If you fear you may be unable to make such a choice if the situation arises, then pray.  Ask and it will be given to you:  courage and power and strength.  This is Jesus’ role as High Priest on our behalf.  He intercedes for us—making us complete, perfect, in all we need to live an indestructible life—drawing us forward toward a better hope by which we draw near to God and receive His blessings.  God honors our sincere prayers for His strength in the midst of our weakness.  He keeps His promises.  The tornado came, but the painting hanging on the wall was not destroyed—a reminder that neither was the painter destroyed.  Standing in the middle of rubble we can look and see the source of the power of our indestructible life.

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  Peace

         Melchizedek was also the King of Salem, the city which would become Jerusalem, and Salem means peace.  Where does peace come from?  It does not come from the elimination of suffering.  In fact, God’s goal in this world is not the elimination of suffering.  WE are His goal.  He lived an indestructible life so that we, through Him, could be indestructible as well.  Each of us is like God’s beautiful patchwork quilt.  God uses every piece of our lives; He does not throw away a single scrap.  He uses everything to create us, redeem us, and sustain us.  He doesn’t just create us by knitting together our joys; he knits together our sorrows as well and everything else we experience.  Whatever evil there is in this fallen world has no chance of success because God will always take whatever is sorrowful; whatever is agonizing, whatever is heartbreaking, and make something beautiful of it.  Therefore, even in the midst of a storm we can be at peace because we know we will not be destroyed.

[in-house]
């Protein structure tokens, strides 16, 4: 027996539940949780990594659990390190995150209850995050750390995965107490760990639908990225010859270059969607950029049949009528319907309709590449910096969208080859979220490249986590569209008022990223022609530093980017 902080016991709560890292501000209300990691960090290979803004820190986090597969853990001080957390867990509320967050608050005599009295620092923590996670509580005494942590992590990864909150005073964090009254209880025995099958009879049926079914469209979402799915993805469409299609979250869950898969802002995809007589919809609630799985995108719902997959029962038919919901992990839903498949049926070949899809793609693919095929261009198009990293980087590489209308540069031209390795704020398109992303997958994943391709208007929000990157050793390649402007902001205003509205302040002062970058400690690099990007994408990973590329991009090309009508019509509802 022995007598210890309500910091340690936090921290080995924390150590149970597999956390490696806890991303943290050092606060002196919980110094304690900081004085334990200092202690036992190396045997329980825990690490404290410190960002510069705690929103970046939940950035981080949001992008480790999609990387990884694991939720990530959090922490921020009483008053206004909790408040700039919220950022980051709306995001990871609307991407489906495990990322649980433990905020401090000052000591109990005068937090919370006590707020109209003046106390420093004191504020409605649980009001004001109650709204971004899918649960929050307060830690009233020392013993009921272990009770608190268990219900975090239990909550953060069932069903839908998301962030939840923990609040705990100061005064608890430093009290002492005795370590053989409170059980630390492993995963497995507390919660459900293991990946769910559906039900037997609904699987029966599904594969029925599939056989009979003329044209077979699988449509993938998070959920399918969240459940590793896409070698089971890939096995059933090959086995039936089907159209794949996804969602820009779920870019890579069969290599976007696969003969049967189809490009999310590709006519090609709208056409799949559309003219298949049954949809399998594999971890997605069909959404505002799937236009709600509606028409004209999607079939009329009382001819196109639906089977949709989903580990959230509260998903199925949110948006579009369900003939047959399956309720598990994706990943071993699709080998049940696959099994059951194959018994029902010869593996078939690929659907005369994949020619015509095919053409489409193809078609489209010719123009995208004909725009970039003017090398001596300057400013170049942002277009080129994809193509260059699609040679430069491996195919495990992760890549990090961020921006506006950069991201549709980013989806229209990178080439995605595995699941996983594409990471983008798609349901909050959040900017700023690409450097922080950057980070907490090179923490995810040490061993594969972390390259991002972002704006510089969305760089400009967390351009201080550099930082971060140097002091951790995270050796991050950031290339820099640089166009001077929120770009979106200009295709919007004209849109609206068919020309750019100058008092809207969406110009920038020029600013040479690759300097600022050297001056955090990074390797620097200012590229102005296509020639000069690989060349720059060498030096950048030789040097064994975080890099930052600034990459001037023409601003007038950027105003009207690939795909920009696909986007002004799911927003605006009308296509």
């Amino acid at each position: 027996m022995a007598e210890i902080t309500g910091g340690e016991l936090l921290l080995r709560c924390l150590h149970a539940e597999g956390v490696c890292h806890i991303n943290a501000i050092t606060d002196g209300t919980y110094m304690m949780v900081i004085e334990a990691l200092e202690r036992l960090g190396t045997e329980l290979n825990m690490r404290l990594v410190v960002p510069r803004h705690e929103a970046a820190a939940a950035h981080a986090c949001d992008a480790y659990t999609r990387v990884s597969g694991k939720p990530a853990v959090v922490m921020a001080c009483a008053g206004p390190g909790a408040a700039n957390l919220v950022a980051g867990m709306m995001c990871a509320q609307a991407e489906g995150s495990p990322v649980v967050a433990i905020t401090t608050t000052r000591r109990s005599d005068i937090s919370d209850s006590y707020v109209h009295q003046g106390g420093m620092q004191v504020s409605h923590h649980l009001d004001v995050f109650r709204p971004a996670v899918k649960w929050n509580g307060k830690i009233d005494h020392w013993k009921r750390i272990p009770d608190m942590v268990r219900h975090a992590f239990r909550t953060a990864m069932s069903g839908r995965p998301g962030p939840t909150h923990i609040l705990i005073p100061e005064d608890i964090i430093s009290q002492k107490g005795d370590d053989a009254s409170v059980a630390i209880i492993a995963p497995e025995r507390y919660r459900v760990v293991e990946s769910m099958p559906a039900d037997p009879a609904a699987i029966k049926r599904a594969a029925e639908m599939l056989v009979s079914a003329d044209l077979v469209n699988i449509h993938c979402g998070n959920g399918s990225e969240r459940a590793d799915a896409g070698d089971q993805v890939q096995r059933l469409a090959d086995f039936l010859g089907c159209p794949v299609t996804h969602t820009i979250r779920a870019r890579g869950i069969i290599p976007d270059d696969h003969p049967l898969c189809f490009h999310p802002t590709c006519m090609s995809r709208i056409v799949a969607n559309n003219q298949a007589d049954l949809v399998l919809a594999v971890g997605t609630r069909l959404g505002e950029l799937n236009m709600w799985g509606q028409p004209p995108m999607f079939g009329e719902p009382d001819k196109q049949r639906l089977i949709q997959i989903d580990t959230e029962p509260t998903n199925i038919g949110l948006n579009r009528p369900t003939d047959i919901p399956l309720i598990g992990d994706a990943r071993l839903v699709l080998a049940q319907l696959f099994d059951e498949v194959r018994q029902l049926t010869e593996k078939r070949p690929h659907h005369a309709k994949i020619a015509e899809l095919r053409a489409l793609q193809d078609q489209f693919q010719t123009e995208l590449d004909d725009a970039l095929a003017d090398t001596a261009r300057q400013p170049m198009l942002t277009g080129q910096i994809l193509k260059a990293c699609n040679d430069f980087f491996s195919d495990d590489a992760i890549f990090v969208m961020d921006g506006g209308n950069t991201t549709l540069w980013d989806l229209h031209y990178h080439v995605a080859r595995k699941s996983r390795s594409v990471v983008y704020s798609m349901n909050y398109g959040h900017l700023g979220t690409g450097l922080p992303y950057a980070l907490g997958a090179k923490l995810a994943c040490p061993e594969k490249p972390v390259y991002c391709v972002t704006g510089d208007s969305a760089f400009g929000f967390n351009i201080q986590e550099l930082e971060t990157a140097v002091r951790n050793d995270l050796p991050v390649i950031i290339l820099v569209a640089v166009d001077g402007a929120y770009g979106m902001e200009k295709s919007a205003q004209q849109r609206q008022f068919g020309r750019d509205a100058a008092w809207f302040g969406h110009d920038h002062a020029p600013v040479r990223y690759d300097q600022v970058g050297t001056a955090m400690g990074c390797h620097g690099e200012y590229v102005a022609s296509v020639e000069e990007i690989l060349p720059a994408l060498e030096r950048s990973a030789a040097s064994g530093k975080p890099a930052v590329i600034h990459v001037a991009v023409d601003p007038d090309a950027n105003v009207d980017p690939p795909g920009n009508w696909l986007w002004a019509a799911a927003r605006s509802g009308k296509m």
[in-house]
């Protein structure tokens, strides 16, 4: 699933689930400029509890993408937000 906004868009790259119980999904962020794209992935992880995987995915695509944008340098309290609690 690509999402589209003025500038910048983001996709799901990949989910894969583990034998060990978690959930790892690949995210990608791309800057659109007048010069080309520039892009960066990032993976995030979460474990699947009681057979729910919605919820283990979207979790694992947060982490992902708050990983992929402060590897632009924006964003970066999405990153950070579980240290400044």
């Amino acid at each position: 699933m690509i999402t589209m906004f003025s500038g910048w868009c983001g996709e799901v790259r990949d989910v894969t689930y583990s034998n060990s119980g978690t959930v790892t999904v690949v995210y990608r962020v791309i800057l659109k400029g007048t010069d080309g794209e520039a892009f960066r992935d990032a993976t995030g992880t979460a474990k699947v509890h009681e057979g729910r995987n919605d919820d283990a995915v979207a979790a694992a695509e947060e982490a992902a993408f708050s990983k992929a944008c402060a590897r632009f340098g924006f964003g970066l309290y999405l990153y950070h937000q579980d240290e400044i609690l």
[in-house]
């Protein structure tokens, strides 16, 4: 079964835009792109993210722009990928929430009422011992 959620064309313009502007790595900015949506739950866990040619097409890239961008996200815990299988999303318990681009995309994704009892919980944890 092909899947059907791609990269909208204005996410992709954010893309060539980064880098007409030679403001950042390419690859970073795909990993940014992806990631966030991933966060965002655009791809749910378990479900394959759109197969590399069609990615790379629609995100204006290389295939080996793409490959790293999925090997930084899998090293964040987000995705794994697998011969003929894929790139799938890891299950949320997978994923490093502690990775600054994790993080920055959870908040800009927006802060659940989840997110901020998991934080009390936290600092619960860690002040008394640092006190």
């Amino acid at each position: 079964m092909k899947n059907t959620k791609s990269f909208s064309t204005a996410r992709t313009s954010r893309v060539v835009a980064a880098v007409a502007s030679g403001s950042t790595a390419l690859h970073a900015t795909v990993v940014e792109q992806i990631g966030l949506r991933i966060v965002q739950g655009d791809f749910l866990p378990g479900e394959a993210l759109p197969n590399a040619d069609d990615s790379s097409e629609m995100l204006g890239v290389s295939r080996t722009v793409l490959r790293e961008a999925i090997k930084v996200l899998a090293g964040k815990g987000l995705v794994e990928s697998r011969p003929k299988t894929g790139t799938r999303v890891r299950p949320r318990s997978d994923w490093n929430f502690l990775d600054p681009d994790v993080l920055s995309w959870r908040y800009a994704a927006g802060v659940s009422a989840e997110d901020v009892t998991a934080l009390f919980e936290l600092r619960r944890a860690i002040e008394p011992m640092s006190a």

There is a reason it is said that the gates of heaven are made of pearls.  A clam suffers when it gets a grain of sand stuck in its mantle.  The grain of sand irritates the clam, causing pain.  The clam overcomes the grain of sand be secreting a liquid substance on it.  The substance hardens and becomes a beautiful pearl.  Without the suffering, there would be no pearl.  Without the suffering of Christ, there would be no gate for us to enter into God’s presence.  So next time you find yourself suffering; next time you witness the suffering of another, do not shy away from it, and do not seek to escape the one who is suffering.  Remain even for an hour, and be at peace, because you know you and the other who suffers will not be destroyed.  You will be like irises unscathed by the wind.  When trouble comes, instead of hanging your head, look around in anticipation and wonder, “What is God going to do with this one?”  If needed, he will scoop you up and you will be replanted where you can grow and thrive.

            We have been given the power of an indestructible life—the power of Christ in us.  We trust that nothing in this world can destroy us.  God works all things together for our good.  “In this world you will have suffering,” Jesus said, “but do not fear, for I have overcome the world.”  We go forward in life with courage and peace because “we are pressed on every side, but not crushed; perplexed, but not in despair, persecuted, but not abandoned; struck down, but not destroyed!”  For this we forever give the Most High God all of our praise.